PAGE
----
Talking to yourself is not only helpful, but it can also strengnthen your executive functioning. Talking to yourself can help you process information, figure out solutions to problems, and remember things more effectively. Additionally, talking to yourself can help to increase your motivation and focus. In a fast-paced world, it can be easy to get overwhelmed and lost in thought. However, talking to yourself can help you to slow down and think more clearly. It can also be a form of self-care, helping you to reduce stress and anxiety.
Children use speech to help them plan, self-regulate and meet their goals. Language is one of the most powerful tools we have to help us. As a woman with ADHD, you can look at your speech as one of your greatest tools to help you with self regulation, and it’s free! I want to encourage you to start talking to yourself out loud.
It doesn’t make you crazy, it makes you smart.
Here are three ways you can start to talking to yourself today.
The main idea to build on here is that you bring something from inside to outside your head. This strengthens your executive functioning. Here are some ways you can externalize your speech to help you.
How? Ask yourself about your mistakes in the third person. “For example, “Why did Kristen fail” rather than ” Why did I fail?”. Crazy as it sounds, this makes you less defensive. Learning from failure is often the hardest for people sensitive to criticism. Women with ADHD must overcome rejection sensitivity dysphoria, so this hack will help you.
Remind yourself of how far you have come before you look at a mistake you have made or where you may have gone wrong. It’s easier to bear difficult emotions when you buffer against them by reminding yourself of all your progress.
Remember, when using these interventions, use a tape recorder, write in a journal or say it aloud.
These interventions depend on you bringing these ideas out side of your head
You can use your speech to help you meet your goals and stay on task. Russel Barkley gives a great example of how vital organized speech is when trying to meet a goal.
For example, if you are on a diet and go to a shop with baked goods, you need to use your speech to remind yourself not to buy a sugary snack.
You use your speech to:
Neurotypical people may do this quickly, but this situation will challenge an ADHD person. Executive functioning is required.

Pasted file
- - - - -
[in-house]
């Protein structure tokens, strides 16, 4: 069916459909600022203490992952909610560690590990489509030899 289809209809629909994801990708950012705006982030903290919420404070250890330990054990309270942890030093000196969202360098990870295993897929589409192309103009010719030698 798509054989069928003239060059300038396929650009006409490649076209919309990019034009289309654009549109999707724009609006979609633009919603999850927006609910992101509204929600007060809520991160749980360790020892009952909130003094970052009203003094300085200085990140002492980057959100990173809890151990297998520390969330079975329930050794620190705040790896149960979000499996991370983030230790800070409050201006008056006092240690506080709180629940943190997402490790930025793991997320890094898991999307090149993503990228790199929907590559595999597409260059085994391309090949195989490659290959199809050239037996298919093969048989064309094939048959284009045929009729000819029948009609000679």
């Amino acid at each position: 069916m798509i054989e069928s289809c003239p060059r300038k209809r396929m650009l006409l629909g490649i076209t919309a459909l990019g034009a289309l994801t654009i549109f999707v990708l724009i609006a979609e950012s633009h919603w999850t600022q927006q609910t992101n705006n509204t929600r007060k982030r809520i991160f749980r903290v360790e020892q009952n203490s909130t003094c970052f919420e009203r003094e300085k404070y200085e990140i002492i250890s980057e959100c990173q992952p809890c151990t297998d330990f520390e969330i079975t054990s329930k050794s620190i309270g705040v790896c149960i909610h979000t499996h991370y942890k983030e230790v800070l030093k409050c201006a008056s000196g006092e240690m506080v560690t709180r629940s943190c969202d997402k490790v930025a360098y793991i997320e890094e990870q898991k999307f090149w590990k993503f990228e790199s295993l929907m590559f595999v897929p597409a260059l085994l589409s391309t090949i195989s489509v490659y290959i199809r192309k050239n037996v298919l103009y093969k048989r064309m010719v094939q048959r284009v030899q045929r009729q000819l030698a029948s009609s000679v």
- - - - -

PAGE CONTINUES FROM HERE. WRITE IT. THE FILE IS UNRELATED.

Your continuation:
In the above scenario, you would practice it out loud as an obstacle to your goal.
Start practicing by planning ( I know it isn’t effortless) and rehearsing talking yourself through the steps above OUTLOUD as a habit when working on meeting goals. You can write it down, tape record it, and say it aloud.
Post reminders of your goals on post-its, around your house, in journals, or in pictures of what might interfere with your goals.
Somehow get these ideas out of your head or speak them out loud. You can also use your speech to help remind you how to stay focused when walking in a room. “I’m walking into the room. I’m picking up a book. I’m not getting distracted; I’m walking out of the room. ”
You can think of many creative ways to use language to help you get ideas out of your head to prompt or remind you, to help you stay focused, and to encourage you.
You can use your speech to help you with your emotions. When you begin to get overwhelmed, angry or sad, use out loud speech to comfort and soothe yourself.You may develop a mantra.
Some things you can say to yourself are “Emotions are not permanent,” This will pass,” “Stop,” “Take a break”, “Stay calm,” “Take a break,” “You’ll get through this,” “You’re doing the best you can.”
For people with ADHD, it’s crucial to make as much of your internal processes as possible external , including speech. So the next time you find yourself talking to yourself, don’t be afraid to do it loud and proud! It just might be the best thing you can do for yourself.
You can do this by talking aloud to yourself or by putting your speech on paper, pictures, or a tape recorder. There are countless ways you can use this tool to regulate, and encourage and keep yourself on track.
Learn more about adhd and talking to yourself from this aricle about failure
Read more about executive functions and adhd here
Read about the self critic here
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